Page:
Brussels sprouts — long relegated to the bottom of the culinary barrel alongside lima beans, liver and the occasional fruitcake — have enjoyed a renaissance in recent years.
But there's an enduring reason so many have wrinkled their noses at this Thanksgiving meal staple: They smell. Like broccoli, cauliflower and other cruciferous vegetables, Brussels sprouts are rich in hydrogen sulfide gas. When cooked, those stinky gases escape, offering a less-than-warm welcome to Thanksgiving meal guests.
But it doesn't have to be that way, food chemist and cookbook author Shirley Corriher tells All Things Considered host Melissa Block. The amount of hydrogen sulfide gas released from sprouts, broccoli and cabbage doubles between five and seven minutes of cooking time, Corriher says. "So the real secret to cooking these is to cook them less than five minutes."
You can further reduce any unpleasant Thanksgiving Day odors, Corriher says, by precooking your sprouts a day ahead. Boil them for just under five minutes, she says, and then rinse them in cold water to stop the cooking.
"I love to reheat them with butter in a big skillet and some bread crumbs," she says. "Then throw in your sprouts, and toss them around to reheat them, and then serve."
Another must-have dish on Corriher's Thanksgiving table is her grandmother's oyster stew. "Oysters were such a rare treat," she says. "She only had them at Thanksgiving and Christmas, for the big feast."
When her "Nanny" passed away, Corriher says, "my aunt and uncle always got me to make [it]." Now it's her job to maintain that delicious tradition.
Recipe: Nanny's Scalloped Oysters
This is the way that I have made the oyster dish that my grandmother prepared for Thanksgiving and Christmas. I don't know that it is the way she made it, but my aunt and uncle love it when I make it, and always wanted me to make the oysters after Nanny was gone.
5 tablespoons of butter, divided
4 tablespoons flour
1/2 teaspoon salt
1/4 teaspoon ground black pepper
1/2 cup milk
2 cups heavy cream
3 cups saltine cracker crumbs
2 pints shucked oysters, drained
Preheat the oven to 350 [degrees] with the rack in the center.
Melt 4 tablespoons of butter in a medium saucepan. Stir in the flour, salt and pepper. Stir steadily on low heat for several minutes.
Remove from the heat and stir in the milk, a little at a time, to keep it smooth.
Return the pan to the stove, turn to medium heat and continue stirring. Slowly stir in the cream. Continue heating and stirring until you have a thin cream sauce.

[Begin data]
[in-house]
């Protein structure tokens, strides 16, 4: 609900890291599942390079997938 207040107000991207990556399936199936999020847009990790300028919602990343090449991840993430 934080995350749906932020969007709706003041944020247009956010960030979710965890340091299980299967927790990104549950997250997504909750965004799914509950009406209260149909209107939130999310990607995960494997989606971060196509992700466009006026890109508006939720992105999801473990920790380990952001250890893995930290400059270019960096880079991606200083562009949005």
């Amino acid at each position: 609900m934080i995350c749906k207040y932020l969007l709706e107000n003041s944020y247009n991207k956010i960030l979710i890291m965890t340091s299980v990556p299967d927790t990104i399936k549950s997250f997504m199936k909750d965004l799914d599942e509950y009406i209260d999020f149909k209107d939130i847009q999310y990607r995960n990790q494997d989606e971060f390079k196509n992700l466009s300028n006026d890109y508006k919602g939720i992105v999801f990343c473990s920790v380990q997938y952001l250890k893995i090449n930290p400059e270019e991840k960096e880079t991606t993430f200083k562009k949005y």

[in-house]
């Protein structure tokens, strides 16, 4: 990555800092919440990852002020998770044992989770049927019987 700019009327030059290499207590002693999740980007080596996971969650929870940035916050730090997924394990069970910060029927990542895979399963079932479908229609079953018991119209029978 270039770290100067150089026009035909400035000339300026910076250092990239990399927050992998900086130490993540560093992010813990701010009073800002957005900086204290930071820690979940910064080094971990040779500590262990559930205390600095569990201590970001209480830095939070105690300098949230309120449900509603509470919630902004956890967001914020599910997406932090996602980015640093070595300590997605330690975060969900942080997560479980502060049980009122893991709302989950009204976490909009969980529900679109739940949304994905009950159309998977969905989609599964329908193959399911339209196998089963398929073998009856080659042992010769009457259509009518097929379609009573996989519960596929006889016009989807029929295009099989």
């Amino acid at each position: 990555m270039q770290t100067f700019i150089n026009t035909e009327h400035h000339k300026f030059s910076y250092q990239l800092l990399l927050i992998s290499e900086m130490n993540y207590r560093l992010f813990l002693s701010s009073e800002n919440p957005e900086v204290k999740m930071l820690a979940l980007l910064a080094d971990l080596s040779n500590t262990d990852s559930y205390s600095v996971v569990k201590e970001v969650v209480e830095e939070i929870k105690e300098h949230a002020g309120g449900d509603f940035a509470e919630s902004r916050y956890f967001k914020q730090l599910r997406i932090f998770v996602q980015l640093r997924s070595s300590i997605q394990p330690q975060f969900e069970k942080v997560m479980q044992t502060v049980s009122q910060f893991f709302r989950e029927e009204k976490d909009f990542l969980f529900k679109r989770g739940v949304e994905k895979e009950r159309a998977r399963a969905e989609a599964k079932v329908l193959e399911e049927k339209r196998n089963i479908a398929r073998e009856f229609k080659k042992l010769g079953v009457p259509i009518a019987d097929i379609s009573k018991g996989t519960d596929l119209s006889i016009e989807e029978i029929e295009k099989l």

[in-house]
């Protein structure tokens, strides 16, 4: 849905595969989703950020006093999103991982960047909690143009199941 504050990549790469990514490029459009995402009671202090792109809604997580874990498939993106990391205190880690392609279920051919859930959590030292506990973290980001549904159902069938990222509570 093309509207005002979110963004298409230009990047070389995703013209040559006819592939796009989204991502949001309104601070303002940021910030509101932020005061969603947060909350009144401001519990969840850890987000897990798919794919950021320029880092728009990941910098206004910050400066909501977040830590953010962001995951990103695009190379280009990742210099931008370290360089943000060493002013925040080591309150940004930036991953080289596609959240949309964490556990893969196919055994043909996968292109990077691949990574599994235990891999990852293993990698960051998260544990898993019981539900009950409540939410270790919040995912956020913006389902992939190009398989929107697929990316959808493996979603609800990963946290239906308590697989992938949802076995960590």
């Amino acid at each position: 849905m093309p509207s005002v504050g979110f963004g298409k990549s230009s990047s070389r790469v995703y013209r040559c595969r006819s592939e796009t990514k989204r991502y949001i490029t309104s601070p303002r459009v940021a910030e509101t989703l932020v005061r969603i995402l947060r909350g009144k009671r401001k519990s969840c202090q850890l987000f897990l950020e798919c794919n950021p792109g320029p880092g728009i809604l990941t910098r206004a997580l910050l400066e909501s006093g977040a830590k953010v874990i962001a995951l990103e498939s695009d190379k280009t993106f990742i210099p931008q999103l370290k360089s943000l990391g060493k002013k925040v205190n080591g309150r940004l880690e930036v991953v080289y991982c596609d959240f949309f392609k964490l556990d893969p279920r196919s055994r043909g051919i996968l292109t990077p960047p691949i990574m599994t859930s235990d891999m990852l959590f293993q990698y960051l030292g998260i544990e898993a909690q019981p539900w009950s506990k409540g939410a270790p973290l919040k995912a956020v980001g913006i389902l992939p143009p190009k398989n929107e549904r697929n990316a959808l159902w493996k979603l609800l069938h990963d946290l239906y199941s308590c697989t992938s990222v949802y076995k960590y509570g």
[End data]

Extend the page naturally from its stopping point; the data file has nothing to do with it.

With 1 tablespoon of butter, grease a 2-quart casserole dish well. Sprinkle a layer of crumbs over the bottom of the dish. Cover with a layer of oysters and a layer of crumbs. Pour about a fourth of the cream sauce over this. Continue with layers of oysters, crumbs and cream sauce until all the oysters and crumbs are used, and pour the remaining cream sauce over the top.
Place the casserole on the arranged shelf and bake until bubbly around the edges, about 30 to 40 minutes. Serve hot.
Recipe: Sweet-Tart Fresh Strawberries
Since Marcella Hazan introduced balsamic vinegar to Americans, many people put it on strawberries. My friend Terry Ford, owner of the Enterprise newspaper in Ripley, Tenn., adds brown sugar, which finishes off the sweetness and gives an even deeper red color to the berries. Some recipes call for fresh-cracked black pepper. I like to add a little salt. I have a tall, moderately narrow clear glass vase that I serve these berries in. They are so eye-catching that you need to serve them in clear glass. These are ideal at parties or as a light dessert.
2 quarts fresh strawberries, hulled
1 cup packed light brown sugar
1/4 teaspoon salt
1/2 cup balsamic vinegar
About 1 to 2 hours before serving time, toss the strawberries with the brown sugar, salt and balsamic vinegar in a large mixing bowl. Refrigerate for about 30 minutes, then toss again. Refrigerate and toss again. Drain and serve cold in a clear glass container. You can save the liquid and reuse.
Yield: 12 servings
Sweet-Tart Strawberries recipe from CookWise by Shirley O. Corriher. Copyright 1997 by Shirley O. Corriher. Excerpted by permission of William Morrow Cookbooks.